Whether you use social media websites like Facebook or you keep a personal blog on the Internet, an employer or co-worker is bound to find your web presence at some point. It's wise to be careful about the things you write online. In fact, some bloggers and social media users have been fired for the things they have posted online. Is this legal? Read on to find out.
The First Amendment Does Not Apply to Employment
Yes, Americans do have the right to free speech as granted by the First Amendment in the U.S. Constitution. The problem is that this amendment applies only to the government, not a private business. Private employers have the right to fire an employee based on something he or she has said online, especially if it may bring a bad reputation to the company in question. Of course, there are a few exceptions.
What Protections Are Available For Bloggers?
If you live in a handful of states, the law may prohibit your employer from firing you for activities that you pursue when you are off the clock, so long as these activities do not include breaking the law.
Some states have protections for those expressing political views online. Washington, DC, California and New York have these laws. These states also protect those running for office and fundraising for politicians.
If your blog specifically points out an instance of workplace discrimination, harassment, or other illegal activity, you may be protected from disciplinary action. Retaliation is prohibited by the law when it comes to firing, adjusting pay, promoting and other employment conditions.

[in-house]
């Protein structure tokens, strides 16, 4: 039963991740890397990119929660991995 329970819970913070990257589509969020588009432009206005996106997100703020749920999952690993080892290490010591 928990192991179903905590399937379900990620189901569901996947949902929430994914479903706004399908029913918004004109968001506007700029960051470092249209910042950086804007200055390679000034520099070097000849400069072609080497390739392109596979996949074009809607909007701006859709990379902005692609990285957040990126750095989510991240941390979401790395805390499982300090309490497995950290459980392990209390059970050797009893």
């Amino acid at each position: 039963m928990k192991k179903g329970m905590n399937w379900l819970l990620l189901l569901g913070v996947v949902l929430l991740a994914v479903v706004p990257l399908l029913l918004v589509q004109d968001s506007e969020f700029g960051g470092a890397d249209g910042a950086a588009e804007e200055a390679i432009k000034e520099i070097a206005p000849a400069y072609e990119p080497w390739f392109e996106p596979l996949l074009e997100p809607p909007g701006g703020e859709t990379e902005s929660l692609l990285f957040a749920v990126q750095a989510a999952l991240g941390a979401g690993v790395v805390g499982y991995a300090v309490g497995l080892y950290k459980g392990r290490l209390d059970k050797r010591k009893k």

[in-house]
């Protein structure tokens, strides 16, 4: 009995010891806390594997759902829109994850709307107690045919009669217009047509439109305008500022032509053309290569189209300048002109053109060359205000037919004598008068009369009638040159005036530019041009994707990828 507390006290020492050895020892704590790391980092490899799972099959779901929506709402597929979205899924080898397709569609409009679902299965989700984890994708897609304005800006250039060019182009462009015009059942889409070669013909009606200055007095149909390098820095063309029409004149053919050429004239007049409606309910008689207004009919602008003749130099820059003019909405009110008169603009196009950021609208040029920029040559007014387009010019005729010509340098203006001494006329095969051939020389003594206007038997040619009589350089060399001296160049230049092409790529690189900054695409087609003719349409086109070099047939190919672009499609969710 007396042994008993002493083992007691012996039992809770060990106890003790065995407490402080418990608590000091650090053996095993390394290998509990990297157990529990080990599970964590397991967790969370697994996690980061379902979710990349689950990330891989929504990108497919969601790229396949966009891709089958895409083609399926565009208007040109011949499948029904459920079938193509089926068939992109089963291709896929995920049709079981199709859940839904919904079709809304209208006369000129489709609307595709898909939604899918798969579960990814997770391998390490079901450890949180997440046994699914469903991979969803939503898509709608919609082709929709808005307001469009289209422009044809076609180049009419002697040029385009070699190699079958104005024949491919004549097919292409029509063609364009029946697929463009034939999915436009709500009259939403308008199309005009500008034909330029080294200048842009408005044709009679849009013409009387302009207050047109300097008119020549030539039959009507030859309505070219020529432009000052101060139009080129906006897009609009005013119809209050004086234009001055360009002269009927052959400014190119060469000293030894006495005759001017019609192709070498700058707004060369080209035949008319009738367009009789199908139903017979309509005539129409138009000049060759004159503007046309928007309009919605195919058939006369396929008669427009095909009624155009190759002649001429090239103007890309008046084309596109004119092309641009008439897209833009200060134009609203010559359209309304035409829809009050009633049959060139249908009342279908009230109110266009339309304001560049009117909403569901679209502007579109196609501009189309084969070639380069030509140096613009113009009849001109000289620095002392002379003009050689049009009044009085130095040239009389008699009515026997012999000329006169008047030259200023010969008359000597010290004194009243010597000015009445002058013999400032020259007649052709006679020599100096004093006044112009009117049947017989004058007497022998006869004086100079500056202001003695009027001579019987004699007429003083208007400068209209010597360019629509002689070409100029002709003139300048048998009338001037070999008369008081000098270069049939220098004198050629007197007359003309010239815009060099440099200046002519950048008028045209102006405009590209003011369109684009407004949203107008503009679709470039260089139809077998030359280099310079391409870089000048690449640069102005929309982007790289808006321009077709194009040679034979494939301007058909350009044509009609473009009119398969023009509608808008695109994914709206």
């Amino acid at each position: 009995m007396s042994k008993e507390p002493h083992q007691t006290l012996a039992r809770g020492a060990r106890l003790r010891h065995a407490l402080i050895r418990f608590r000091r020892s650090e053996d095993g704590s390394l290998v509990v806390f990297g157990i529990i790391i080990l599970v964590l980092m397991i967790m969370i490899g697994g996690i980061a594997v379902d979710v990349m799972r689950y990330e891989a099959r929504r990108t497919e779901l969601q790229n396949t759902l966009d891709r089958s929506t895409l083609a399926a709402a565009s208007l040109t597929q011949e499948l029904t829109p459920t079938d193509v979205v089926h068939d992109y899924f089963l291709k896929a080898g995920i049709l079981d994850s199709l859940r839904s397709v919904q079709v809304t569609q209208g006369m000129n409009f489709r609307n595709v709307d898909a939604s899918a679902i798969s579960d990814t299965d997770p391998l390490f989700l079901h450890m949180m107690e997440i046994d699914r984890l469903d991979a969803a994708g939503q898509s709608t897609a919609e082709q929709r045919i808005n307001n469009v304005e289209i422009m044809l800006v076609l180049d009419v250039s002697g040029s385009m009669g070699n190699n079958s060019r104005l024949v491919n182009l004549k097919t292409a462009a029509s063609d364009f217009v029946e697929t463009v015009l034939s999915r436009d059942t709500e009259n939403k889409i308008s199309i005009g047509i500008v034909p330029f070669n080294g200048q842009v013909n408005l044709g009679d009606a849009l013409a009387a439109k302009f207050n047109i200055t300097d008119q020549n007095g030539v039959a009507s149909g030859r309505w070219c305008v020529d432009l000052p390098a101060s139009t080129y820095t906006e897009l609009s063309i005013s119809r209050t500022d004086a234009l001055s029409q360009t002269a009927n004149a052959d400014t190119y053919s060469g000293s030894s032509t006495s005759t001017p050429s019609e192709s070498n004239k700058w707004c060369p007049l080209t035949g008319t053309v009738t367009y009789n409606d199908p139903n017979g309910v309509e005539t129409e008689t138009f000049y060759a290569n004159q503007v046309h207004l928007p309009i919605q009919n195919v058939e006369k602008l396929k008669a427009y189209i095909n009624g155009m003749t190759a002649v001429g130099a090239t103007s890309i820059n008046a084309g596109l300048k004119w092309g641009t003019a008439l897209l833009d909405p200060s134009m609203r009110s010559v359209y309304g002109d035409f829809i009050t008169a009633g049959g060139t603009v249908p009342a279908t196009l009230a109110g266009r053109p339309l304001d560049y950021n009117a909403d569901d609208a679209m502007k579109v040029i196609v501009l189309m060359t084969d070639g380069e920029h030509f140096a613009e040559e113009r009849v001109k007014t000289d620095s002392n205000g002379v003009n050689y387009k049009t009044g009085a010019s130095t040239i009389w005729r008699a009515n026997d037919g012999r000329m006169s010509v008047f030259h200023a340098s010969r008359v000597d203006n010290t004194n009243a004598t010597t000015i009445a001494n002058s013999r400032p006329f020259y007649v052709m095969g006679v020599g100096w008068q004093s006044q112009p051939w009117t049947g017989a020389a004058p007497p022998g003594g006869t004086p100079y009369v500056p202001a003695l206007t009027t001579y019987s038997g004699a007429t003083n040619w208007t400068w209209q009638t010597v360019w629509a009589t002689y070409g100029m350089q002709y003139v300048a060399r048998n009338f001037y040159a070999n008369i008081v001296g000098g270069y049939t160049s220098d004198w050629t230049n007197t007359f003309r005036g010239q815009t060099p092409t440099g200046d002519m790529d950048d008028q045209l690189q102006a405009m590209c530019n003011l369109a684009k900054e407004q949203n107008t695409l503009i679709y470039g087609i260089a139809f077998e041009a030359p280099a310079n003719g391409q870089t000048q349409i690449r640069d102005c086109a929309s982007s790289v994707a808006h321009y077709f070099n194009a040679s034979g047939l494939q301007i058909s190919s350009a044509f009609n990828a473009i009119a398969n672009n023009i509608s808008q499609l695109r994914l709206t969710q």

Tips for Blogging & Maintaining Employment
- Make sure that you are not participating in harassment. This includes making fun of co-workers, possibly even putting up pictures. The same may apply to customers and clients that come in to your work.
- Refrain from making statements that others would consider to be bigoted (i.e. racist or sexist). These statements may reflect poorly on your employer.
- Make sure you are not revealing company secrets. Revealing information that may help competitors or prevent sales may damage your employer's standing.
When it all comes down to it, you may find that hiring a lawyer is the best way to fight back. Your livelihood does not have to depend on whether or not you have a blog, so long as you are doing so in a way that is legal and not against your employer's code of conduct.
For more information about local attorneys, contact a company like Metropolitan Lawyer Referral Service Inc.Share